The message is: work from home if you can but travel to work if you can’t. And avoid public transport if you can, but use it if you can’t.

No earlier than June, we hope to move to step two, opening schools to more children and re-opening some shops. And no earlier than July, we can move to step three, opening parts of the leisure and hospitality sectors. Over time we can gradually get closer to a kind of normality - but only if the evidence shows these adjustments are compatible with our five tests. And if at any stage we need to tighten the restrictions, we will not hesitate to act. Nothing is more important than saving lives.

I understand that people will feel frustrated with some of the new rules. We are trying to do something that has never had to be done before - moving the country out of a full lockdown, in a way which is safe and does not risk sacrificing all of your hard work. I recognise what we are now asking is more complex than simply staying at home - but this is a complex problem and we need to trust in the good sense of the British people.

If we all stick at it, then we’ll be able, gradually, to get rid of the complexities and the restrictions and make it easier and simpler for families to meet again. But we must move slowly, and at the right time.

I want to thank you personally for sticking with us and - most of all - for being so patient. And I want to reassure you that there is a route out of this.

In the darkness of March, I said that with hard work, we could turn the tide within three months. We have now passed through the peak.

I said that, if we could get an antibody test showing whether you have had the disease, it would be a huge step forward. This week Public Health England have approved an antibody test which is 100% accurate.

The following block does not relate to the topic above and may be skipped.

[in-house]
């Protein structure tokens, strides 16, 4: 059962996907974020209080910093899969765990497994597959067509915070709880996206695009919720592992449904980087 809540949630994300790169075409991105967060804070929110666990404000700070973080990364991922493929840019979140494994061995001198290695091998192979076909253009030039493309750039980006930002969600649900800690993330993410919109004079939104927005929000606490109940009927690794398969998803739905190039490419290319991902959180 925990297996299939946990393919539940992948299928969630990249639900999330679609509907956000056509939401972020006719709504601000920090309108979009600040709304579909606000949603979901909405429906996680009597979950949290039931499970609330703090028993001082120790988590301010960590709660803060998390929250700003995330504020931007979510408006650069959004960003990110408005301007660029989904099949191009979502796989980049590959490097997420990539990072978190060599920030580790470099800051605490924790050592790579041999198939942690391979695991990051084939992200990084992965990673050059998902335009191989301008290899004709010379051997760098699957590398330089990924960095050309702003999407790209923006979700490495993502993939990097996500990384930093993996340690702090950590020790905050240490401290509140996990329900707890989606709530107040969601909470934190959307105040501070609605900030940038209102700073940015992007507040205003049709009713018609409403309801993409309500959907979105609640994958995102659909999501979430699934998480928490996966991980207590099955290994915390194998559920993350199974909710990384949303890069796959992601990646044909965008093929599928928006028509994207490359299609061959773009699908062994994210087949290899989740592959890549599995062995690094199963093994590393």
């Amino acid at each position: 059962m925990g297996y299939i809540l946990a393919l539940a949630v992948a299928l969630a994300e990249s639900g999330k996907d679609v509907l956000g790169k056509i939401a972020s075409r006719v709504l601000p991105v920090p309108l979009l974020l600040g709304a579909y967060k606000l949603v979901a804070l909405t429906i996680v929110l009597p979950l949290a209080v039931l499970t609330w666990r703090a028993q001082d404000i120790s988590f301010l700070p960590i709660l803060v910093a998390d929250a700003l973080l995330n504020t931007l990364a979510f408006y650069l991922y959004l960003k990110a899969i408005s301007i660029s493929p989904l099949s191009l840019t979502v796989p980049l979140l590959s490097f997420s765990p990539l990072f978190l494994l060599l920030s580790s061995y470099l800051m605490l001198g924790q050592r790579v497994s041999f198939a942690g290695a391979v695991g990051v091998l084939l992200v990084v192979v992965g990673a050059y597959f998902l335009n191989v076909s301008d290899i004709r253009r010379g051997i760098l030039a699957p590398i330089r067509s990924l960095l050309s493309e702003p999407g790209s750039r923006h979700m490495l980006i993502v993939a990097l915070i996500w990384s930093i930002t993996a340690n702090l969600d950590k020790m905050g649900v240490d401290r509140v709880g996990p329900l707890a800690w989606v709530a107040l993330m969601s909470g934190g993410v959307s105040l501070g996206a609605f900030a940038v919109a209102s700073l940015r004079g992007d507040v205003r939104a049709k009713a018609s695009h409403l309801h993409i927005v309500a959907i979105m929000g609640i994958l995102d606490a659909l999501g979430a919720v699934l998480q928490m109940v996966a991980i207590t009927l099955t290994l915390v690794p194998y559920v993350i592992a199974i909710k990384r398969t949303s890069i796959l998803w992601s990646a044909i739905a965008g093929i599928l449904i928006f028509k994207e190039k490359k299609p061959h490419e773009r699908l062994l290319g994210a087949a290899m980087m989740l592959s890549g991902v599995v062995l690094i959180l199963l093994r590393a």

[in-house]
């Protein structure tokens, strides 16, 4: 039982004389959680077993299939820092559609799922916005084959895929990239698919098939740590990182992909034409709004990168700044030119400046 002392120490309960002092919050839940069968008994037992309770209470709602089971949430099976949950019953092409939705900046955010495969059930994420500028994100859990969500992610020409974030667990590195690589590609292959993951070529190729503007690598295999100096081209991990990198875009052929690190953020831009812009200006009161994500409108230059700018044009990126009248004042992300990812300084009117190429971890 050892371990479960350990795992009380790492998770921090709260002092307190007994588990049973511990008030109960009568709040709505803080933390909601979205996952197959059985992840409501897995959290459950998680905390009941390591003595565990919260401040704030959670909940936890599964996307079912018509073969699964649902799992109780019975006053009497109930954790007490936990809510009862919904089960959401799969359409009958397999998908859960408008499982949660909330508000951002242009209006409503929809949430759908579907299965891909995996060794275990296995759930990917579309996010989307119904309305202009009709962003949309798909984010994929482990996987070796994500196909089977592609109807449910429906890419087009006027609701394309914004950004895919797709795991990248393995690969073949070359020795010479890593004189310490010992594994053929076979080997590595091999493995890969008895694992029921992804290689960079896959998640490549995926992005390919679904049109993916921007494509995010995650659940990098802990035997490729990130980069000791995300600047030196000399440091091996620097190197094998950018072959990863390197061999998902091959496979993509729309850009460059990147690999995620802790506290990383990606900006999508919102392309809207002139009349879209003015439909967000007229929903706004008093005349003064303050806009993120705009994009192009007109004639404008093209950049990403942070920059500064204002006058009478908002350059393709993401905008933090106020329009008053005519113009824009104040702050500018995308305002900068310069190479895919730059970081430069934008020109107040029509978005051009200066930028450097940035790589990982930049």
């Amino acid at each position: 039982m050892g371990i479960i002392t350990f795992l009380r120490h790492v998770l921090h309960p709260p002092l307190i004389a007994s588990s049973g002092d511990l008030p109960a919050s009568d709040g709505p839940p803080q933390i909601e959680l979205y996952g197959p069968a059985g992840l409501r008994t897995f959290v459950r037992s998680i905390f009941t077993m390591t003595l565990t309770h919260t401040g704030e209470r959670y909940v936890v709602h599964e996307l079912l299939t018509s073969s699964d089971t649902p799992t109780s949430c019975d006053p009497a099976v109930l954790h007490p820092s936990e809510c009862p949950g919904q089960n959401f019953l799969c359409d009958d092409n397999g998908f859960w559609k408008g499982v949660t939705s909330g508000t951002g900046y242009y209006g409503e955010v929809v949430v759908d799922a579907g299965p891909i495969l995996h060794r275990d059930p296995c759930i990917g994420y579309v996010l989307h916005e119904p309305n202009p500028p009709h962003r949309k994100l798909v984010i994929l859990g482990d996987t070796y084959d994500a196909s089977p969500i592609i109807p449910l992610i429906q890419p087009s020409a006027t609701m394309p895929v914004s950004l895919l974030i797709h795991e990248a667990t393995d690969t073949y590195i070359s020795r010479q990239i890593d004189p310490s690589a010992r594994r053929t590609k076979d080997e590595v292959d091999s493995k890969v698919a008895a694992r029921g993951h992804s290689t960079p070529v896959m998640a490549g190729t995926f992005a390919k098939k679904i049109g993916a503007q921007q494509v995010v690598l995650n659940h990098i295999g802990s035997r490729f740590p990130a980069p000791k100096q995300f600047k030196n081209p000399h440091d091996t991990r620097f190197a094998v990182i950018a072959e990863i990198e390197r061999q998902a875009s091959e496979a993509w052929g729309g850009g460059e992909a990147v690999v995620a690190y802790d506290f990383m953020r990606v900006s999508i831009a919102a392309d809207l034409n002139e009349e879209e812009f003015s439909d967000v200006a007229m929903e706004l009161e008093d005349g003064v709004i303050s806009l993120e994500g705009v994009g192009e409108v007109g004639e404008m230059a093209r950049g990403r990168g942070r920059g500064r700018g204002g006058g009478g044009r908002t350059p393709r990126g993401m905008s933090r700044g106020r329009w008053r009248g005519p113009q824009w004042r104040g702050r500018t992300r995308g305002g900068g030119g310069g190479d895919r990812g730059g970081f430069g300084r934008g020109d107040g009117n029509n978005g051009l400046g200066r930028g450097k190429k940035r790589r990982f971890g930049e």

I said we would throw everything we could at finding a vaccine. There remains a very long way to go, and I must be frank that a vaccine might not come to fruition. But we are leading the global effort. Some of the most promising research into vaccines is happening right here in the UK - and this weekend we are announcing a 93 million investment to open the new Vaccine Manufacturing and Innovation Centre a full 12 months ahead of schedule.

We are also supporting research into drug treatments for the virus which can bring as many people who have caught the virus back to full health as possible.

Despite these efforts, we have to acknowledge we may need to live with this virus for some time to come. We need to find new ways to control the virus. We will do that through testing and tracing - testing individuals who have symptoms to see if they have the virus and tracing contacts who may have been infected.

The NHS app and an army of contact tracers will help us alert anyone who may have caught the virus. By asking them to self isolate, we will help them protect their friends, family and loved ones, while stopping the spread of the virus in the wider community.

By screening arrivals at ports and airports and introducing quarantine measures, we will be able to keep the number of infections at low levels, and we can give everyone else more freedom to lead their lives as normally as possible.

We have achieved a lot together so far. Let’s not throw it all away now. In return for the small freedoms we are now allowing ourselves, we must stay alert. We must do so in the knowledge that our self-discipline will, eventually, lead to the return of our much-missed normality.

I know this will not be easy - the first baby steps never are. But I hope that, when we look back, the changes we have made this week will be seen as an important moment on the road to our nation’s recovery.

本文为盛金石英国地产原创,未经授权不得转载;已授权转载需注明出处。